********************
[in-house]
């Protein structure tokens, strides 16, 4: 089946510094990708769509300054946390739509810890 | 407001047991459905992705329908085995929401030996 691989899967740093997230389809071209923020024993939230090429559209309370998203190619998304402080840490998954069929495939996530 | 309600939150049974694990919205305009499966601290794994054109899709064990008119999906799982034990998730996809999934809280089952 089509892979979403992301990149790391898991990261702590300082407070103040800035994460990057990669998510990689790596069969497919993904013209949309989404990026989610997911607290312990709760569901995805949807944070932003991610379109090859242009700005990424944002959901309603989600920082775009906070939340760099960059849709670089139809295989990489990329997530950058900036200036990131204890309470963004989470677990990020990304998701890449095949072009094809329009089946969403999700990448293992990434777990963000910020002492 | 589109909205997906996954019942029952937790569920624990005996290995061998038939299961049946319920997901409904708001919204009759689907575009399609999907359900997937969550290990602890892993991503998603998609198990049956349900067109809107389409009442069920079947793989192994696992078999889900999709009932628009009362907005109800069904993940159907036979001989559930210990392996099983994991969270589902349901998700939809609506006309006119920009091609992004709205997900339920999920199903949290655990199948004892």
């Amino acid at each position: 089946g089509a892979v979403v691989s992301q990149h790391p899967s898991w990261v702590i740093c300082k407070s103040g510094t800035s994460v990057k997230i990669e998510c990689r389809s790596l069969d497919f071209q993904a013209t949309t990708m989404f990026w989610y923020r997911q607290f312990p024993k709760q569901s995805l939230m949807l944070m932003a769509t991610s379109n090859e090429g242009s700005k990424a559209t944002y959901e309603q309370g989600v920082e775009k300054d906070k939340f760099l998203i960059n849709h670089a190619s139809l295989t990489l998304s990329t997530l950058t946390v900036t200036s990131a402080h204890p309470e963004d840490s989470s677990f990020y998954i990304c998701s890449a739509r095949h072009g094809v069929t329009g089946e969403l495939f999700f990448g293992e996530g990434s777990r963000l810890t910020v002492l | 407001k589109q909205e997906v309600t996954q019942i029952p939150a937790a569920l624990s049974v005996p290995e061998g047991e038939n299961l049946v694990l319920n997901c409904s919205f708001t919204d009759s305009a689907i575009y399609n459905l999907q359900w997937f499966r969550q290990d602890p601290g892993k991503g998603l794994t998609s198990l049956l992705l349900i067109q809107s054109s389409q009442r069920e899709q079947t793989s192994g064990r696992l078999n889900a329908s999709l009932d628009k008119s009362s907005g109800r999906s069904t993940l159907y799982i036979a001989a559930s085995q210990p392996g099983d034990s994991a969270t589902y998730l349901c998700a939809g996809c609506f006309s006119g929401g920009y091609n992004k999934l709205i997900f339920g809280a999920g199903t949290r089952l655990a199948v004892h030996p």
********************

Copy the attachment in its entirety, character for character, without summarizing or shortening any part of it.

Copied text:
[in-house]
């Protein structure tokens, strides 16, 4: 089946510094990708769509300054946390739509810890 | 407001047991459905992705329908085995929401030996 691989899967740093997230389809071209923020024993939230090429559209309370998203190619998304402080840490998954069929495939996530 | 309600939150049974694990919205305009499966601290794994054109899709064990008119999906799982034990998730996809999934809280089952 089509892979979403992301990149790391898991990261702590300082407070103040800035994460990057990669998510990689790596069969497919993904013209949309989404990026989610997911607290312990709760569901995805949807944070932003991610379109090859242009700005990424944002959901309603989600920082775009906070939340760099960059849709670089139809295989990489990329997530950058900036200036990131204890309470963004989470677990990020990304998701890449095949072009094809329009089946969403999700990448293992990434777990963000910020002492 | 589109909205997906996954019942029952937790569920624990005996290995061998038939299961049946319920997901409904708001919204009759689907575009399609999907359900997937969550290990602890892993991503998603998609198990049956349900067109809107389409009442069920079947793989192994696992078999889900999709009932628009009362907005109800069904993940159907036979001989559930210990392996099983994991969270589902349901998700939809609506006309006119920009091609992004709205997900339920999920199903949290655990199948004892």
């Amino acid at each position: 089946g089509a892979v979403v691989s992301q990149h790391p899967s898991w990261v702590i740093c300082k407070s103040g510094t800035s994460v990057k997230i990669e998510c990689r389809s790596l069969d497919f071209q993904a013209t949309t990708m989404f990026w989610y923020r997911q607290f312990p024993k709760q569901s995805l939230m949807l944070m932003a769509t991610s379109n090859e090429g242009s700005k990424a559209t944002y959901e309603q309370g989600v920082e775009k300054d906070k939340f760099l998203i960059n849709h670089a190619s139809l295989t990489l998304s990329t997530l950058t946390v900036t200036s990131a402080h204890p309470e963004d840490s989470s677990f990020y998954i990304c998701s890449a739509r095949h072009g094809v069929t329009g089946e969403l495939f999700f990448g293992e996530g990434s777990r963000l810890t910020v002492l | 407001k589109q909205e997906v309600t996954q019942i029952p939150a937790a569920l624990s049974v005996p290995e061998g047991e038939n299961l049946v694990l319920n997901c409904s919205f708001t919204d009759s305009a689907i575009y399609n459905l999907q359900w997937f499966r969550q290990d602890p601290g892993k991503g998603l794994t998609s198990l049956l992705l349900i067109q809107s054109s389409q009442r069920e899709q079947t793989s192994g064990r696992l078999n889900a329908s999709l009932d628009k008119s009362s907005g109800r999906s069904t993940l159907y799982i036979a001989a559930s085995q210990p392996g099983d034990s994991a969270t589902y998730l349901c998700a939809g996809c609506f006309s006119g929401g920009y091609n992004k999934l709205i997900f339920g809280a999920g199903t949290r089952l655990a199948v004892h030996p």